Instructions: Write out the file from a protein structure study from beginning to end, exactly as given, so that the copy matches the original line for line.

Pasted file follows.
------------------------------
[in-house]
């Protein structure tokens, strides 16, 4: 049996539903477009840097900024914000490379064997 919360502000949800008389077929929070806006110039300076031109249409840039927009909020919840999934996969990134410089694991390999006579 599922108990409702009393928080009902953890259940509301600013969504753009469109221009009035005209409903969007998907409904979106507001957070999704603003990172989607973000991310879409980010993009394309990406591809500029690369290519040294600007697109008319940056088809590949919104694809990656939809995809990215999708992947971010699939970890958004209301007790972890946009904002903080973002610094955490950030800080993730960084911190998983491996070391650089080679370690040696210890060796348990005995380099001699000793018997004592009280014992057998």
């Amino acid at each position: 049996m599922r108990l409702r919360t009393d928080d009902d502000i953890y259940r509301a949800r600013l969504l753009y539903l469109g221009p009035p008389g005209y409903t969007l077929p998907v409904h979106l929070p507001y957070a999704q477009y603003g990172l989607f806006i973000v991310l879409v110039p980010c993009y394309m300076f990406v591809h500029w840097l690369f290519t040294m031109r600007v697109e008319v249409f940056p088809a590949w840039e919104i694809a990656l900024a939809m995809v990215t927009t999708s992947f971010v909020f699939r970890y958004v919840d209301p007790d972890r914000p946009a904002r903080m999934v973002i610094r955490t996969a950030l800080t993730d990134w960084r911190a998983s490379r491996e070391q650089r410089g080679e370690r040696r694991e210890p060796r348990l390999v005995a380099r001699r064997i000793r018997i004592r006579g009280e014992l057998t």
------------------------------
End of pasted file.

[in-house]
């Protein structure tokens, strides 16, 4: 049996539903477009840097900024914000490379064997 919360502000949800008389077929929070806006110039300076031109249409840039927009909020919840999934996969990134410089694991390999006579 599922108990409702009393928080009902953890259940509301600013969504753009469109221009009035005209409903969007998907409904979106507001957070999704603003990172989607973000991310879409980010993009394309990406591809500029690369290519040294600007697109008319940056088809590949919104694809990656939809995809990215999708992947971010699939970890958004209301007790972890946009904002903080973002610094955490950030800080993730960084911190998983491996070391650089080679370690040696210890060796348990005995380099001699000793018997004592009280014992057998």
């Amino acid at each position: 049996m599922r108990l409702r919360t009393d928080d009902d502000i953890y259940r509301a949800r600013l969504l753009y539903l469109g221009p009035p008389g005209y409903t969007l077929p998907v409904h979106l929070p507001y957070a999704q477009y603003g990172l989607f806006i973000v991310l879409v110039p980010c993009y394309m300076f990406v591809h500029w840097l690369f290519t040294m031109r600007v697109e008319v249409f940056p088809a590949w840039e919104i694809a990656l900024a939809m995809v990215t927009t999708s992947f971010v909020f699939r970890y958004v919840d209301p007790d972890r914000p946009a904002r903080m999934v973002i610094r955490t996969a950030l800080t993730d990134w960084r911190a998983s490379r491996e070391q650089r410089g080679e370690r040696r694991e210890p060796r348990l390999v005995a380099r001699r064997i000793r018997i004592r006579g009280e014992l057998t």